Glastonbury

Organisers Finally Surrender To COVID As Glastonbury 2021 Is Officially Cancelled

Avatar
0
64

The already struggling music industry suffered another blow today as Glastonbury 2021 has been officially cancelled, due to the ongoing coronavirus pandemic. The festival’s organisers released a statement declaring the cancellation of one of the biggest music festivals.

“With great regret, we must announce that this year’s Glastonbury festival will not take place, and that this will be another enforced fallow year for us,” organisers Michael and Emily Eavis said in a statement. “In spite of our efforts to move heaven and earth, it has become clear that we simply will not be able to make the festival happen this year. We are so sorry to let you all down.”

The event has been completely cancelled and will not be rescheduled for this year. Current ticket holders for the cancelled festival can find information available on the Glastonbury website. Although this is the second year running for the festival to be cancelled, Michael and Emily are “very confident we can deliver something really special for us all in 2022.”

This slightly expected decision to cancel Glastonbury came down to the wire, with organisers saying on January 4th that there had been no decision made into the cancellation. This was despite claims made by Mel B on BBC Radio 5 Live that it was already cancelled.

Although Paul Reed was not surprised by the decision, the CEO of the Association of Independent Festivals believes the late decision could have mixed consequences for the rest of the British festival circuit. Reed stressed that Glastonbury (which is not a member of AIF) with a capacity of 210,000, made it an outlier to the other festivals.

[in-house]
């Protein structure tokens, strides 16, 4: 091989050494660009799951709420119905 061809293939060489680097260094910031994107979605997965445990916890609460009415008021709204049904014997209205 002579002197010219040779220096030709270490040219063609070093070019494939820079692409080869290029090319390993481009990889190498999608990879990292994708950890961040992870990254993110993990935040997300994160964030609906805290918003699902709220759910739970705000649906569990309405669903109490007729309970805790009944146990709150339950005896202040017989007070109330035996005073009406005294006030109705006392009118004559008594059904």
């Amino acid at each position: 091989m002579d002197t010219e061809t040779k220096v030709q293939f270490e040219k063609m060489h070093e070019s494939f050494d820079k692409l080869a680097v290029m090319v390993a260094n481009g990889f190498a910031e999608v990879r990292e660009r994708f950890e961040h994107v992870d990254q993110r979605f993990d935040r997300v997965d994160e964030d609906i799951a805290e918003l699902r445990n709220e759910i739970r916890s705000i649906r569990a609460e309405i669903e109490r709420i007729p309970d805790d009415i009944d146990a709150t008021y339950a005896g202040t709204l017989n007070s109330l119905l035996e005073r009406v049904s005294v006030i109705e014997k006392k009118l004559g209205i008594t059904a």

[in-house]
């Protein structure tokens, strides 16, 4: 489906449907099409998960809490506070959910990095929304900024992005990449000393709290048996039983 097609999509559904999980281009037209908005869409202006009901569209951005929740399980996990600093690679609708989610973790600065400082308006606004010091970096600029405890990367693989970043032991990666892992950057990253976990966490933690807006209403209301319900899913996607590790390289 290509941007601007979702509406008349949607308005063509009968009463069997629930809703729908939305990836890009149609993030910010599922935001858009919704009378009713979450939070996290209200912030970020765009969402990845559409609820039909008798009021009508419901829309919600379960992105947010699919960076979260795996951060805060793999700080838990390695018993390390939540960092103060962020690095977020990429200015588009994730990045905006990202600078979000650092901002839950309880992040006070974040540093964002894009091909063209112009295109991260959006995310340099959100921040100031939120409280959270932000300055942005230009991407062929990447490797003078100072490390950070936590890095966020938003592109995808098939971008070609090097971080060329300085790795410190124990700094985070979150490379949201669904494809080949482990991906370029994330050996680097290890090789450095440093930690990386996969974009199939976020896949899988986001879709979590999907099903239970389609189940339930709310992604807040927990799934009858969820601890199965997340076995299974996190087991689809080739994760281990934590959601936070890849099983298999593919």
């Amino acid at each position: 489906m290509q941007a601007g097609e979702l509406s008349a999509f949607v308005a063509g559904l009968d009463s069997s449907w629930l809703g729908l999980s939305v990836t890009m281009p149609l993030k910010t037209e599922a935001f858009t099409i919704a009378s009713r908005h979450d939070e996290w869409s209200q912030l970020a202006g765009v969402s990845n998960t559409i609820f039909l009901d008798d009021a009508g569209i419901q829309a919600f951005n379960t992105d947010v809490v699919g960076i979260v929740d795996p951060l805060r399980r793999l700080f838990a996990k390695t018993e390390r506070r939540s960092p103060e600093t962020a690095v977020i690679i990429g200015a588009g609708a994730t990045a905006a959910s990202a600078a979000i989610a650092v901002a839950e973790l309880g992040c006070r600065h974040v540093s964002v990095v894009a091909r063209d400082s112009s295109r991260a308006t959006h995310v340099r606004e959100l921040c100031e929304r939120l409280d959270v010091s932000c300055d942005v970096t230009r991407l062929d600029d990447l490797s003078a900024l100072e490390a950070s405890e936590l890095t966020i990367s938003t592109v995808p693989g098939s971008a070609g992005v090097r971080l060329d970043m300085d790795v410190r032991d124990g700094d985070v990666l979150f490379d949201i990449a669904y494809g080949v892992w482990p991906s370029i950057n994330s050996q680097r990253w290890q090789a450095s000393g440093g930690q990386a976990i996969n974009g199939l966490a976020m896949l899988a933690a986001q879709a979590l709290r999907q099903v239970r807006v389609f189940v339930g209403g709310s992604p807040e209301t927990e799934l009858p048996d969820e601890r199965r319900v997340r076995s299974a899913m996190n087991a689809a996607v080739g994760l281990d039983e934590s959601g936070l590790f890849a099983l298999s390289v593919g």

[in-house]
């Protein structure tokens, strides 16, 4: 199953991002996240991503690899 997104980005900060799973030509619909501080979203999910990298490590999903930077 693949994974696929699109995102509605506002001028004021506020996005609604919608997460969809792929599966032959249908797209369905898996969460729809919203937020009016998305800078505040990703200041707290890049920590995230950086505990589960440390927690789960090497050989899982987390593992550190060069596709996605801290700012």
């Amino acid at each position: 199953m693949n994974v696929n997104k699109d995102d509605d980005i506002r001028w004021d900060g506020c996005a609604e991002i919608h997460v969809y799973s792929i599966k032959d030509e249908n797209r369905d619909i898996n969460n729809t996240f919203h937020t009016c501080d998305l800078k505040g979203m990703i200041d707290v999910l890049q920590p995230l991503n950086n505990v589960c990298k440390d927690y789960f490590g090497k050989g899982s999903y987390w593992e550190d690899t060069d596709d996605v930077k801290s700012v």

“You have to consider the global and cultural significance of Glastonbury. It’s the largest green-field festival in the world, and it could set the tone in terms of public confidence for festivals going ahead this year. There are 975 festivals in the UK. Though some of the larger events will be making decisions this month as to whether they go ahead, for many of the smaller ones the cut-off will be later.”

The average decision date for smaller festivals is at the end of March, according to a survey by AIF. With festivals taking a minimum of six to eight months to organise, Reed suggests the government should step in and help protect the industry.

“[Festivals cost] anything between £500,000 to plan a 5,000-capacity festival, to £12m for a 70,000-capacity festival,” said Reed, “which is why we’ve been asking the government to intervene on government-backed insurance and give us some sense of a timeframe on reopening.”

If the government does not step in by instituting an insurance scheme, UK festival organisers say they face cancellation and possible financial ruin. They need protection from bankruptcy in the event of cancellation owing to the pandemic, similar to a scheme that has kept TV and film productions in business.

Reed believes it is too soon to yet tell whether the festival season “is on or off”. He believes a second year of cancellations has left many festivals, even Glastonbury, with “the real risk of not returning.”

MP Julian Knight said the news was “devastating”. Knight is also chair of the DCMS committee that is directing an inquiry into the survival of festivals after the pandemic.

“We have repeatedly called for ministers to act to protect our world-renowned festivals like this one with a government-backed insurance scheme. Our plea fell on deaf ears and now the chickens have come home to roost. The jewel in the crown will be absent but surely the government cannot ignore the message any longer – it must act now to save this vibrant and vital festivals sector.”